Monday, February 21, 2011

Naturalist Spies!

Richard Conniff just published a fascinating piece for his New York Times series on Specimens.  It’s about the relationship between natural history and espionage and makes a historical link between the two, showing how many spies (both real and fictional) frequently donned the mantle of a naturalist as cover for their political activities.  For example, late in life the British secret agent Sir Robert Baden Powell (of Boy Scouts fame) freely admitted he used to pose as “one of the exceedingly stupid Englishmen who wandered about foreign countries sketching cathedrals, or catching butterflies.”  
Sylvanus Morley, US Navy Spy

According to Conniff, this was primarily a one-way relationship: spies often disguised themselves as naturalists but scientists rarely gathered intelligence.  “[I]nstances of naturalists using their work as a cover for espionage are scarce,” we are told.  In actual fact, nothing could be further from the truth!  As it turns out, rather than having a spy dress up as a lepidopterist it often made more sense simply to hire the real thing.  This should not come as a surprise.  After all, the truth is the hardest lie to detect.  Or: the best cover is one that fits perfectly because it just so happens to be true.  Corniff himself mentions Maxwell Knight, a British spy who wrote popular books on natural history and even had his own show on the BBC.  But there were plenty of bona fide academic scientists engaged in these duplicitous affairs too.  One of the most well documented examples is Sylvanus Morley, an American archeologist who studied the civilization of ancient Mayans for the Carnegie Institution.  During the First World War he devoted most of his time to espionage work for the Office of Naval Intelligence, gathering all manner of intelligence in South America under the guise of conducting fieldwork.

In my own research on the history of vertebrate paleontology I have found that spying was, if not quite the rule, then at least a common practice among field naturalists at the time.  At the American Museum of Natural History alone, at least two field naturalists actively worked for the United States’ government.  For example, Barnum Brown, who is probably the most famous dinosaur hunter of all time, did reconnaissance work for the Office of Strategic Services on the Greek island of Samos and eventually helped plan an invasion route during the Second World War.  He also routinely lent a hand interpreting aerial photographs of enemy territory.

Another example from the AMNH is even more compelling.  During WWI the famous explorer Roy Chapman Andrews worked under deep cover in Mongolia for the Office of Naval Intelligence.  He was paid $4 a day to gather strategic information while exploring the highland plateaus of central Asia in search of the origins of modern man.  When hostilities had officially come to an end, Andrews’ wife Yvette almost blew his cover when she informed a relative that the letterhead of her stationary—which read “The Second Asiatic Zoological Expedition of the American Museum of Natural History”—was “mere camouflage” and that they had spent the past several years on a secret mission for the United States Government.  His wife’s indiscretion caught the attention of a government censor and resulted in the issuance of an order that called Andrews back home.  But it was not long before he was back in China planning another trip to Mongolia.  Indeed he spent the rest of the 1920s under cover for the Military Intelligence Division as leader of the American Museum's Third Asiatic Expedition, which employed a number of clandestine army officers as mechanics and other support personnel.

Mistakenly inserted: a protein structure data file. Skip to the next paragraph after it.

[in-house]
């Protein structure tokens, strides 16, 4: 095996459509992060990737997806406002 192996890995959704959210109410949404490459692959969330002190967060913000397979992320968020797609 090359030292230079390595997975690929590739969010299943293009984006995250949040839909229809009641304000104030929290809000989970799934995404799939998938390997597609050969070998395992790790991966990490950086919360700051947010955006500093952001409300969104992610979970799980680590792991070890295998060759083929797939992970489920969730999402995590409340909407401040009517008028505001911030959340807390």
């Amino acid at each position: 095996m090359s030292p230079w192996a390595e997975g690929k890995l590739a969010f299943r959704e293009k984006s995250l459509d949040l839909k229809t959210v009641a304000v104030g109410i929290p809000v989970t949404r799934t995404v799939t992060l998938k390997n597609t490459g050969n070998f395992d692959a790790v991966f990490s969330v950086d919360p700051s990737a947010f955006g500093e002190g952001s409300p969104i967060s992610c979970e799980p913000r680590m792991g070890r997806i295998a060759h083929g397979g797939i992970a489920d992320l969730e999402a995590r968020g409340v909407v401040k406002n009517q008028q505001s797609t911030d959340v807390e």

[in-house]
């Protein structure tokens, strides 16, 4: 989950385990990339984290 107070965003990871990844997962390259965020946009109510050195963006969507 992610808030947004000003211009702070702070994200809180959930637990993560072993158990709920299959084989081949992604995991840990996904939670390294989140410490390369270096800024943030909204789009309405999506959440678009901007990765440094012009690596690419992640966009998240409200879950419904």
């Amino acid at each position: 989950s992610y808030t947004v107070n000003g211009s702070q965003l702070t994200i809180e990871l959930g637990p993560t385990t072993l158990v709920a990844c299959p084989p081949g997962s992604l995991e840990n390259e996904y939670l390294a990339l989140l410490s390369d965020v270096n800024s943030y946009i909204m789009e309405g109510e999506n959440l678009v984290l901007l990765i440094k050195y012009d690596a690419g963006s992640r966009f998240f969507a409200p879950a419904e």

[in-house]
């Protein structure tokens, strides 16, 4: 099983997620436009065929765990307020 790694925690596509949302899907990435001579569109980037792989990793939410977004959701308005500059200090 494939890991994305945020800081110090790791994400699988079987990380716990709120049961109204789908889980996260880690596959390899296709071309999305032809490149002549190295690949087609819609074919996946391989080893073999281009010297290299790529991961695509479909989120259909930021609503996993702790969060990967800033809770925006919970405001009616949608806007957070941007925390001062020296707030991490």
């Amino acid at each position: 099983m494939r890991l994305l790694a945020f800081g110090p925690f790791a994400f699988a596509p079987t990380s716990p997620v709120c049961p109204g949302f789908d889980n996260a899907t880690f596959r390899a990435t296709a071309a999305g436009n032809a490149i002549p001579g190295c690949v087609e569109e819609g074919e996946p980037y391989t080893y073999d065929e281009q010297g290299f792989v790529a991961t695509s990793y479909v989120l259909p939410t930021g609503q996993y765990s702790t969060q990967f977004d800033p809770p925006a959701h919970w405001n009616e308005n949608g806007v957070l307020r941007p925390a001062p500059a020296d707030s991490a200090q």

Camel Caravan from Andrews' Central Asiatic Expedition

Why aren’t these stories more widely known among the public (and contributors to the New York Times)?  There are a number of reasons.  One of them is obvious: the clandestine lives of naturalists were, well, clandestine.  Indeed most of the historical documentation was long locked under the official seal of classification.  That is, we still don’t know because at least initially we weren’t supposed to know!  But there are also some subtler and ultimately more interesting reasons.

First, due in part to the success of spy fiction as a narrative genre we tend to have an unrealistic understanding of what it is that secret government agents actually do.  My sense is that what occupies most your average government spy’s time and attention is actually rather routine and involves gathering fairly mundane facts about a region’s culture, politics, physical geography, and so on.  This must have been especially true before the era of satellites.  So the popular image of James Bond type figures racing cars, administering poison, and dodging bullets is rarely if ever a very accurate one.  Its dubious historical merits notwithstanding, I suspect that it nonetheless serves to downplay and obscure the true involvement of naturalists in intelligence work.  As far as I can tell, the bulk of Andrews’ responsibilities at the Office of Naval Intelligence involved making geological and topographical maps, gathering information on local politics and sizing up a region’s natural resources.  Not as exciting as James Bond perhaps, but nonetheless worth taking seriously!